DIY Velocity Feedback SubWoofer
A 10Hz Subwoofer
One side effect of motional feedback of any kind is it can push the frequency down below the driver or cabinet resonance. With velocity feedback this 10" subwoofer has flat-ish near-field response from 10Hz to 150Hz. The effect of having too small a cone is that you can't produce a lot of acoustical power down there. Fortunately this sub is just for music, and not for special effects. I would want a 15" sub for home theater.
Box and Driver Response
Bode plot of the driver in the enclosure, without velocity feedback. The woofer is in an enclosure with an internal volume of 73 liters, giving QTC = 0.669, f3 = 43Hz. The free-air resonance of the Dayton SD270A-88 is fS = 26.2Hz.
A dual voice coil driver has two nearly identical windings on the same coil form and moving in the same magnetic field. One coil can be driven and the other used to provide velocity feedback, if the feedback signal is compensated . My plots do not look exactly like theirs, because their velocity is coil voltage w.r.t. laser-measured velocity, where mine is coil voltage with a zero reference.
With any dual voice coil low frequency driver, the signal is not really a perfect match to the velocity of the cone. There is mutual inductance between the two coils that causes a 180° phase shift and a dip in the amplitude response. The frequency of this anomaly is higher than my subwoofer's crossover point, but its effect is still within the crossover region. Below f0 there is a broad peak which needs to be removed as well.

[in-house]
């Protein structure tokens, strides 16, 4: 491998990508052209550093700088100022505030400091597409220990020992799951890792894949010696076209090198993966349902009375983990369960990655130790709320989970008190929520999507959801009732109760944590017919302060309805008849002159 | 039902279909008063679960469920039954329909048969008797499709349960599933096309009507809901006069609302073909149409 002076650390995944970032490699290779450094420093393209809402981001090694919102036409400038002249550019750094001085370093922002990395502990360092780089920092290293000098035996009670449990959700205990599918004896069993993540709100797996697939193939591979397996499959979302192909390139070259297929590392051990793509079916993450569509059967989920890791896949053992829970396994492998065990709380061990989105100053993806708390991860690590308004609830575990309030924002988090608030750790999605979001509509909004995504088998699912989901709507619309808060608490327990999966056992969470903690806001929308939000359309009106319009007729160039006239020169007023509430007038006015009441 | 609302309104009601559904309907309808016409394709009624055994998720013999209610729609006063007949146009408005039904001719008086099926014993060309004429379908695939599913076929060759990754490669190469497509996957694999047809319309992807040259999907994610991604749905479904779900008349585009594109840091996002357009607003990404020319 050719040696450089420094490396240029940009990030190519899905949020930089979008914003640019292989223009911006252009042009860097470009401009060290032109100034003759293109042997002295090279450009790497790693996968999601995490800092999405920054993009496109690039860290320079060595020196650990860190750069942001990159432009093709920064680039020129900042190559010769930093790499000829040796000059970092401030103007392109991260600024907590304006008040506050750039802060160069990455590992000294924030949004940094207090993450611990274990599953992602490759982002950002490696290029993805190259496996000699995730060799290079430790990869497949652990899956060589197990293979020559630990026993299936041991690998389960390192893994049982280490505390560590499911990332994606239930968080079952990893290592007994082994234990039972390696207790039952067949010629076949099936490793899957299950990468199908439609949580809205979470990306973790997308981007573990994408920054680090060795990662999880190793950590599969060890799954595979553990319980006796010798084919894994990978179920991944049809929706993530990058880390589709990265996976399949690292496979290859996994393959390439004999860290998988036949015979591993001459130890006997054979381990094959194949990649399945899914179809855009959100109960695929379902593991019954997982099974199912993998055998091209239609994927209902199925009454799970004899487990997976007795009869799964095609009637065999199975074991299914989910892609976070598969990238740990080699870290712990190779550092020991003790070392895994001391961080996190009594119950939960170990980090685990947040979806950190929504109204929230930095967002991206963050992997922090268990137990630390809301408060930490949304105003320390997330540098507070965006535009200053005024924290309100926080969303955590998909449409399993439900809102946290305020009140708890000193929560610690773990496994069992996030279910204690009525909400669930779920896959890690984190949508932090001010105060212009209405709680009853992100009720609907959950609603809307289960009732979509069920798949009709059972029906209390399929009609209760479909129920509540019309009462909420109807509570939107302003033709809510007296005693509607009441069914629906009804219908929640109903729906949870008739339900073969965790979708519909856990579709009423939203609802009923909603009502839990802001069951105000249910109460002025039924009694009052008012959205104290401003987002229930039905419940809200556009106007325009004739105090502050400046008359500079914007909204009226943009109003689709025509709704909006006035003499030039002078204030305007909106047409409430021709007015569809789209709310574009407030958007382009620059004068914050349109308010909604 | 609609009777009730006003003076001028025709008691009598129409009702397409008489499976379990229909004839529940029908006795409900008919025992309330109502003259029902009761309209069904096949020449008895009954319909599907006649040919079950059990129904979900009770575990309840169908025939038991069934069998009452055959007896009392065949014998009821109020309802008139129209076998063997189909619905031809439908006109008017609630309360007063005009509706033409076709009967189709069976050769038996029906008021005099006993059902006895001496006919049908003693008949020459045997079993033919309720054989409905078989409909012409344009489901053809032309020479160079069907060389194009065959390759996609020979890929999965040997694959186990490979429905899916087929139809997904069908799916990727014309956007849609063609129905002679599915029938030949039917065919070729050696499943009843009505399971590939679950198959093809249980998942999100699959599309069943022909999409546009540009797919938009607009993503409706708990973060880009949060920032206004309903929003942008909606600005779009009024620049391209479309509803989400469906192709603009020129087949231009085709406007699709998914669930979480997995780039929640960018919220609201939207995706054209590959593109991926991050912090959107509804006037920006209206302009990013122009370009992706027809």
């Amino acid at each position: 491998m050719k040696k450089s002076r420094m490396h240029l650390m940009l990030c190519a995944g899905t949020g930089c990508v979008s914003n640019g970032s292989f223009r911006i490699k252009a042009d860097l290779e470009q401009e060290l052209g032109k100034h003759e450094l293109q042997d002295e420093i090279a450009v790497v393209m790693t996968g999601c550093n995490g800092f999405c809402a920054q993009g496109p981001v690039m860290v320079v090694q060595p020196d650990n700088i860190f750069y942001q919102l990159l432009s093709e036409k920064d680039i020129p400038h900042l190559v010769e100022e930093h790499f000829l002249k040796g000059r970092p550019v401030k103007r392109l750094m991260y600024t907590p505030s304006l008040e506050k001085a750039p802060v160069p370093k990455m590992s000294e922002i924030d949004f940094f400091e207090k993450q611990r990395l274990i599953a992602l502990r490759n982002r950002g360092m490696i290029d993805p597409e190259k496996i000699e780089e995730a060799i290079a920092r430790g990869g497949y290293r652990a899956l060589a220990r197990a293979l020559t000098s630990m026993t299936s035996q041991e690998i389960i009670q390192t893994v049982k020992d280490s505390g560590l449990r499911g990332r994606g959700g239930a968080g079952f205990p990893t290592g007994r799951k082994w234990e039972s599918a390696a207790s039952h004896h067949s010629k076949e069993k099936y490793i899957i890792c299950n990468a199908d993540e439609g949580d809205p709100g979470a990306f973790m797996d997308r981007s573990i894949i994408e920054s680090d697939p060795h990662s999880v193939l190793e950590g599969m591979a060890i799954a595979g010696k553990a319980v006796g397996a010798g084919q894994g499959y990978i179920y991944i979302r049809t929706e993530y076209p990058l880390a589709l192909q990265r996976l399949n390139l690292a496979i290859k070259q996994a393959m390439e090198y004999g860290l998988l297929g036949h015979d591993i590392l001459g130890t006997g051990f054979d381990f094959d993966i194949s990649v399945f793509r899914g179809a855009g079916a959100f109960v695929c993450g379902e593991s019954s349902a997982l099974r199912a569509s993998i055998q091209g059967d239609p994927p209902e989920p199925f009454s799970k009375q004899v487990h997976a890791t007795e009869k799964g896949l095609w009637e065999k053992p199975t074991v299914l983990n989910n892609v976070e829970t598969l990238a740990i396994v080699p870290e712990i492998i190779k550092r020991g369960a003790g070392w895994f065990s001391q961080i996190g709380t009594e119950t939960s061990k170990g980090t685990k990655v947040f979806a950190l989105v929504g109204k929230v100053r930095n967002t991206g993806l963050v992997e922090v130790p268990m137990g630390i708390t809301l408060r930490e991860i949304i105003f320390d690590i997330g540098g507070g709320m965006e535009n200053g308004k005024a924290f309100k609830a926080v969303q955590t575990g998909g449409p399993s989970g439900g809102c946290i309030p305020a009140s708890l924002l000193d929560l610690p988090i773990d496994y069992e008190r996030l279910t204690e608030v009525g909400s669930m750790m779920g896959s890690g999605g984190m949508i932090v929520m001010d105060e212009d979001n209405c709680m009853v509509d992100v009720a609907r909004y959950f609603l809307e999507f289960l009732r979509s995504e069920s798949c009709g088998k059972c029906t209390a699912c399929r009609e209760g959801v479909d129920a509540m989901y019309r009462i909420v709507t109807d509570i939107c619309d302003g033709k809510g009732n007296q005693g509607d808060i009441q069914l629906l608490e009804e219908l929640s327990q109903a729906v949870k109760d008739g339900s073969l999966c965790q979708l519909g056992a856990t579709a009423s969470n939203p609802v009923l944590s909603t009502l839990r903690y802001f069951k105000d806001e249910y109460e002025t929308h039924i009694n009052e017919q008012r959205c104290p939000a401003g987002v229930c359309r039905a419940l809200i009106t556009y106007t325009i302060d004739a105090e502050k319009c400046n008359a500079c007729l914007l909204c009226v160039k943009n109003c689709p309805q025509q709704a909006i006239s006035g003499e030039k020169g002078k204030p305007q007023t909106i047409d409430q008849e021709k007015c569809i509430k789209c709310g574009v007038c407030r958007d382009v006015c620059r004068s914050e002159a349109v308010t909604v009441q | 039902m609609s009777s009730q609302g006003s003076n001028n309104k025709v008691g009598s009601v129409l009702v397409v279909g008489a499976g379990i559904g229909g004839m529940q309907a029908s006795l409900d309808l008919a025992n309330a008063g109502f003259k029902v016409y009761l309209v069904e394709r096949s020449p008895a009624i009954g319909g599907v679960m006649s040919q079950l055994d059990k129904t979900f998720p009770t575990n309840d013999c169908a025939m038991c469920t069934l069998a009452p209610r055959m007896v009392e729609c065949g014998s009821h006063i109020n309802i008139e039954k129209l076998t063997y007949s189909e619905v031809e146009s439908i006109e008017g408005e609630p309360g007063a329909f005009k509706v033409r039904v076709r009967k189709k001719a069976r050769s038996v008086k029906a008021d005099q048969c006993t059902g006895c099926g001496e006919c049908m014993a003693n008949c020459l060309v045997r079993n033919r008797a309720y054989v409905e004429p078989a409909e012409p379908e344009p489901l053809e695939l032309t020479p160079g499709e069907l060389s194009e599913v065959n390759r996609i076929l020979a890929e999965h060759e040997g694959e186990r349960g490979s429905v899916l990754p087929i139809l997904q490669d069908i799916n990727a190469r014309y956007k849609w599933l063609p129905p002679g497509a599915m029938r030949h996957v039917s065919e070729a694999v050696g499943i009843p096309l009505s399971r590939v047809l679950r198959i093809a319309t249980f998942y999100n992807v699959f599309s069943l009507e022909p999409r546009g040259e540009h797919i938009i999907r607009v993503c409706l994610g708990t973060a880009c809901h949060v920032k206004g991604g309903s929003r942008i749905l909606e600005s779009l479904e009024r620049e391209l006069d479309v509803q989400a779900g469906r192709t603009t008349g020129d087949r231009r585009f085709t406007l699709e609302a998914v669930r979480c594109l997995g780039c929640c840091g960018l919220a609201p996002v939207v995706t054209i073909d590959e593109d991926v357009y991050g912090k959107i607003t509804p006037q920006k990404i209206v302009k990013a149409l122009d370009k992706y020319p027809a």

The disturbance in response can be counteracted by a 2nd order notch filter, with f0 = 146Hz. That puts the feedback back in line with the actual cone velocity, at least enough that the crossover can go above the current 70Hz.
I built a fixture to hold a 50W stereo amplifier board and transformer, ±15V supply and transformer, a large breadboard, a USB DAC and UMC22 input device. The DAC is used by REW to generate the sweeps. The UMC22 is used to read the feedback signal into REW, which analyzes the data and generates plots. The ±15V supply is for the breadboard, which has the experimental feedback compensation circuit on it. For frequency response curves I used a MiniDSP UMIK-1.
Velocity Feedback Circuit
The circuit consists of two main parts - a special feedback filter and a differential amplifier. The feedback filter takes as input the output of the voice coil, which can be several volts. It must not overdrive the filter, so there is a pot to adjust it down to a reasonable level.